Iranian President Hassan Rouhani on Wednesday called for the release of any unarmed, innocent people detained during widespread protests over fuel prices, in which hundreds have been killed by authorities, and accused Israel of “inciting” sanctions that have crippled the country’s economy.
“Religious and Islamic clemency should be shown and those innocent people who protested against petrol price hikes and were not armed… should be released,” Rouhani said on state TV, according to the Reuters news agency.
He added that Iran was still ready for nuclear talks on condition the United States first lifts “unlawful” sanctions.
“If they are prepared to put aside the sanctions, we are ready to talk and negotiate, even at the level of heads of the 5+1 countries,” Rouhani said, in remarks aired live on state television.
Rouhani has long demanded the lifting of US sanctions for Iran’s return to talks under the auspices of the so-called P5+1 that reached a 2015 nuclear deal — the five veto-wielding permanent members of the UN Security Council plus Germany.
“We are under sanctions. This situation… is (because of) incitement by the Zionists and the region’s reactionary,” he said, referring to Israel and Saudi Arabia.
“This situation… is a cruel act by the White House. We have no choice but to resist and persevere against those imposers of sanctions.
“At the same time, we have not closed the window for negotiations,” Rouhani said.
“I tell the nation of Iran that any time America is prepared to lift and put aside its wrong, cruel, unlawful, incorrect, terrorist sanctions, immediately the heads of 5+1 can meet, and we have no problem.”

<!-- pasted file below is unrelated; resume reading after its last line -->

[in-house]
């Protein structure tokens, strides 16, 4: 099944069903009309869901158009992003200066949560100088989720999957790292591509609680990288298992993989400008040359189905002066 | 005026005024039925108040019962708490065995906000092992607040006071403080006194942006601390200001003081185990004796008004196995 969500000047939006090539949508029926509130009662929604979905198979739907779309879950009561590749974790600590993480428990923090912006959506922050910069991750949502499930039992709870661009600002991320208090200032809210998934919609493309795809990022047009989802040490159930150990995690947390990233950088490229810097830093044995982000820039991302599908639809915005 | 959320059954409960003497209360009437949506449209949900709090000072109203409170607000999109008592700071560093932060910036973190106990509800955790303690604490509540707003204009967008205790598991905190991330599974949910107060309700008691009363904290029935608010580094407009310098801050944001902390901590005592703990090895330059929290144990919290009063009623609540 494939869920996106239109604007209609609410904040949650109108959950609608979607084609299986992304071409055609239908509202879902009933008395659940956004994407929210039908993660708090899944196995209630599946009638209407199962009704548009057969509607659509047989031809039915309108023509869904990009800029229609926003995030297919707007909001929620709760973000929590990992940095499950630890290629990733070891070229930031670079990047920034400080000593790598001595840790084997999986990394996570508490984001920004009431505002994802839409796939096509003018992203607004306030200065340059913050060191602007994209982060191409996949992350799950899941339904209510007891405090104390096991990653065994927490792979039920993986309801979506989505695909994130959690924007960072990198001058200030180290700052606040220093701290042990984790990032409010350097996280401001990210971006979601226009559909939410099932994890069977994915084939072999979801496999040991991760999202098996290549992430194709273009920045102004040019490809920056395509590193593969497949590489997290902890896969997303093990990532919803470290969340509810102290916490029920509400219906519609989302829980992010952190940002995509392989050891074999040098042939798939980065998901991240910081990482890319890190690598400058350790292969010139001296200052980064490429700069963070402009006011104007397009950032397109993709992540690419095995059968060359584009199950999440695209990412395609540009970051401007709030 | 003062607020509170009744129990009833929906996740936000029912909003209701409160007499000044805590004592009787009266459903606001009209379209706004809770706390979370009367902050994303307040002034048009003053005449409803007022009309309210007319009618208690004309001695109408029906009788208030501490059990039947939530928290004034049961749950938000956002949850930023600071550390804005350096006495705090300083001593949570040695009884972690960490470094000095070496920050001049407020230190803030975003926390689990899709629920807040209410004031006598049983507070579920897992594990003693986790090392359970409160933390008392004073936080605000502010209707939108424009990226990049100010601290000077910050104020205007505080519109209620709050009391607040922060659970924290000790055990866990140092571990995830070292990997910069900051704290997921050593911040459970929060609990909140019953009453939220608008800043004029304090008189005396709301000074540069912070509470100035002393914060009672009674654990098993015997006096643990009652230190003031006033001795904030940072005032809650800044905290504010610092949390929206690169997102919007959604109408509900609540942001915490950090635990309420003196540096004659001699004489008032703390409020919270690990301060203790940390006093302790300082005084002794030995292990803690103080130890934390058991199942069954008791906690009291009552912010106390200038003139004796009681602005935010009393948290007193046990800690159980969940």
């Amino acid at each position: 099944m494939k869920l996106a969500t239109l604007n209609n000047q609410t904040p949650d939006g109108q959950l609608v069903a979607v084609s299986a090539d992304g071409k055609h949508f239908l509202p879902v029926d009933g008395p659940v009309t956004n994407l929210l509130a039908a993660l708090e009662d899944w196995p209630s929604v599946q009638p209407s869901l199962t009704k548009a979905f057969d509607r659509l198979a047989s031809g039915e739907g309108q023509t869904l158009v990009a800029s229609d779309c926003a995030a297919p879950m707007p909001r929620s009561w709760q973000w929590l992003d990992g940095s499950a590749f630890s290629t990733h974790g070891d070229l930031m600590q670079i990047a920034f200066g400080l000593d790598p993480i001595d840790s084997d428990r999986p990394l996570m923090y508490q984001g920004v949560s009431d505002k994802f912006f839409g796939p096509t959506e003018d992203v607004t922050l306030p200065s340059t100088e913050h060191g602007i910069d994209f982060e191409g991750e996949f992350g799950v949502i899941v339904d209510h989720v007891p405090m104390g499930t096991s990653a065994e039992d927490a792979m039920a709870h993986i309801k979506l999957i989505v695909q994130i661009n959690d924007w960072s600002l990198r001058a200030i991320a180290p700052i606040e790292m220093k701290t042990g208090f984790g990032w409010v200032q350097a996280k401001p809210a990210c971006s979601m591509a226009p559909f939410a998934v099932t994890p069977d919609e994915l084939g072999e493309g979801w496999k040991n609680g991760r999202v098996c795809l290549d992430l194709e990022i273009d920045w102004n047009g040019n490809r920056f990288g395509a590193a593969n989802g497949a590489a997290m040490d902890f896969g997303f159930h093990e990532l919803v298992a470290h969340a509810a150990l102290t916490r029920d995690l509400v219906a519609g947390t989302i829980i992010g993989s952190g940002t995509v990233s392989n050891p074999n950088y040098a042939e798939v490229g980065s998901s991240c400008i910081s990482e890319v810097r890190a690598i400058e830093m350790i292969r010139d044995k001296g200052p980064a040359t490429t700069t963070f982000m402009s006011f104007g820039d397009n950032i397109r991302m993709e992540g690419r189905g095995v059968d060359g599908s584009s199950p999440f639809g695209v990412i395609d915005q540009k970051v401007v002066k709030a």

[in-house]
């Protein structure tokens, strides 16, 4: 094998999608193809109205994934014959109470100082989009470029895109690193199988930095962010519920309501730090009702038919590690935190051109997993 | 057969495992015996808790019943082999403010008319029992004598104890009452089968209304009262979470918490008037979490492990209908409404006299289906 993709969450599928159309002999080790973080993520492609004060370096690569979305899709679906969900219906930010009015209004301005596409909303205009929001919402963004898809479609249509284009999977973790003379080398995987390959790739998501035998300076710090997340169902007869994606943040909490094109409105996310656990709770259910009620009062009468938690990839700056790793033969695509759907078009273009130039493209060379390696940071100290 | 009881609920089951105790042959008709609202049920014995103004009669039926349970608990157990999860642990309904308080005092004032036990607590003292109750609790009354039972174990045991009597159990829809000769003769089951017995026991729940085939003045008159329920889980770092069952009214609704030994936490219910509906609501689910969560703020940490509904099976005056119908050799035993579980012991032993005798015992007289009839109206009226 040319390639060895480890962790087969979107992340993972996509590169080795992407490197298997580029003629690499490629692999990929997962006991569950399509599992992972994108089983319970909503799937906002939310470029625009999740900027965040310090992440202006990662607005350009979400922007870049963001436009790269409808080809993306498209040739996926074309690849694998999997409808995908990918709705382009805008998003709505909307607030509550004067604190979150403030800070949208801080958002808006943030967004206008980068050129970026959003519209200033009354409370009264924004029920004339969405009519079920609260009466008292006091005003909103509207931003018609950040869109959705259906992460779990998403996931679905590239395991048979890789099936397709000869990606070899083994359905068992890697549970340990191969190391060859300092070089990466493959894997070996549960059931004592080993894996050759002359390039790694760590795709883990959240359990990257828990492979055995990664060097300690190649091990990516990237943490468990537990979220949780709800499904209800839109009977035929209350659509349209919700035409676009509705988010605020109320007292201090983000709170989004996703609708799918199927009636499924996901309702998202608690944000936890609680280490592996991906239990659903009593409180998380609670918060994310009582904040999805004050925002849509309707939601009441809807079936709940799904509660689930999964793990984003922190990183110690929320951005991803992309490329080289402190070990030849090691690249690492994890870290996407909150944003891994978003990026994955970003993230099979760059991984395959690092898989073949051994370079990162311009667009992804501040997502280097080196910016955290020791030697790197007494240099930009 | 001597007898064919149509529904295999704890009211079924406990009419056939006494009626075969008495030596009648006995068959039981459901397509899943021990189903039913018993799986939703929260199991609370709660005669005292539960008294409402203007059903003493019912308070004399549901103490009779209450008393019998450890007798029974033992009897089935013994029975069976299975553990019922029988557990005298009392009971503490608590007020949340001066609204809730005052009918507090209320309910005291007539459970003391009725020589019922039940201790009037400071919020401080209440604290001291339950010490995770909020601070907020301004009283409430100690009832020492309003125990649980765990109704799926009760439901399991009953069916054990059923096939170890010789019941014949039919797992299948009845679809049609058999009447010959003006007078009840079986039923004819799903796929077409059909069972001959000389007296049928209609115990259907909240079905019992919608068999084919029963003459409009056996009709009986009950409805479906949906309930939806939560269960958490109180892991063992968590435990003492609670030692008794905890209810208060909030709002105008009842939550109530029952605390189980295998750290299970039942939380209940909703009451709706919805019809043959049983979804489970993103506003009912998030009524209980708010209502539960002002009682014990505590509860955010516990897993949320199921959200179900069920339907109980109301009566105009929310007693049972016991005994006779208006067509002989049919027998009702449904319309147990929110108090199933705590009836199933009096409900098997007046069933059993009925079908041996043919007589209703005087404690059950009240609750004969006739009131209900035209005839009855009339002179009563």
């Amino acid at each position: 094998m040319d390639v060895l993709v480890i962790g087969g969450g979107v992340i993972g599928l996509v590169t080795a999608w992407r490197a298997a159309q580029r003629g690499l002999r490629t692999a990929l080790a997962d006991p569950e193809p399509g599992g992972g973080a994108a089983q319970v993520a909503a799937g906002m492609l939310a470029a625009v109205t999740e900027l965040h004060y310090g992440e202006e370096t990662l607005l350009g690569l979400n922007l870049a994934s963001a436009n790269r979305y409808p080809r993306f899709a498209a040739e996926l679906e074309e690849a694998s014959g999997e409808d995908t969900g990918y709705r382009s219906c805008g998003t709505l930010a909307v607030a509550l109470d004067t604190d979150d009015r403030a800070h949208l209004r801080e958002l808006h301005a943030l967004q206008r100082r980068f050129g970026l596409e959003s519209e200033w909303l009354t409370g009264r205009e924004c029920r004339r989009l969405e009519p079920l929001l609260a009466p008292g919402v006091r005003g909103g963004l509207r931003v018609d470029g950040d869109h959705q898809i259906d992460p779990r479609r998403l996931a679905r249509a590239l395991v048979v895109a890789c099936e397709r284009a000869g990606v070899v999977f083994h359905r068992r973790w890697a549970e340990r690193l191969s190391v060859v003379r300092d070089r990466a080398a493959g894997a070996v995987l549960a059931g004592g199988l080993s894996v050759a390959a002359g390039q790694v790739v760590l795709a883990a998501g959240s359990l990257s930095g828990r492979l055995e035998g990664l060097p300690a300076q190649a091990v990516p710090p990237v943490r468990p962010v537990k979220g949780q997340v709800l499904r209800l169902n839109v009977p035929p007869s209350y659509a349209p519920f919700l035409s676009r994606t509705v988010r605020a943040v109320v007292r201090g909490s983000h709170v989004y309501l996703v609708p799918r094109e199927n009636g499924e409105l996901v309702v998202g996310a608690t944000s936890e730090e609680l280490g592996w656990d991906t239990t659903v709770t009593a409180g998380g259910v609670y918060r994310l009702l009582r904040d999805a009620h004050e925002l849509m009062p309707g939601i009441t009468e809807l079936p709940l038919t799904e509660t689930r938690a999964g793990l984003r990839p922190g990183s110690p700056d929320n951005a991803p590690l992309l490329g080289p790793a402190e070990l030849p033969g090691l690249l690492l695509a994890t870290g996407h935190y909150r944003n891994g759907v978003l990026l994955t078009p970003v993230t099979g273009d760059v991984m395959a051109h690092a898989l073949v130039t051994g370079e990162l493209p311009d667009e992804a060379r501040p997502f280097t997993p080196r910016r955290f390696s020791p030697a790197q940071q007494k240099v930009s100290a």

Reuters quoted Hossein Salami, chief commander of the Islamic Revolutionary Guard Corps, as saying in a televised speech that “the aim of our enemies was to endanger the existence of the Islamic Republic by igniting riots in Iran… But America and the Zionist regime lack political wisdom about Iran and Iranians.”
The landmark 2015 deal gave Iran relief from economic sanctions in return for curbs on its nuclear program.
It has been at risk of falling apart since US President Donald Trump unilaterally withdrew from it in May last year, and reimposed sanctions on Iran.
Known formally as the Joint Comprehensive Plan of Action (JCPOA), it was agreed between Britain, China, France, Russia, and the United States, plus Germany.
Twelve months on from the US pullout, Iran began reducing its commitments to the deal hoping to win concessions from those still party to the accord.
Its latest step back came last month, when engineers began feeding uranium hexafluoride gas into mothballed enrichment centrifuges at the underground Fordo plant south of Tehran.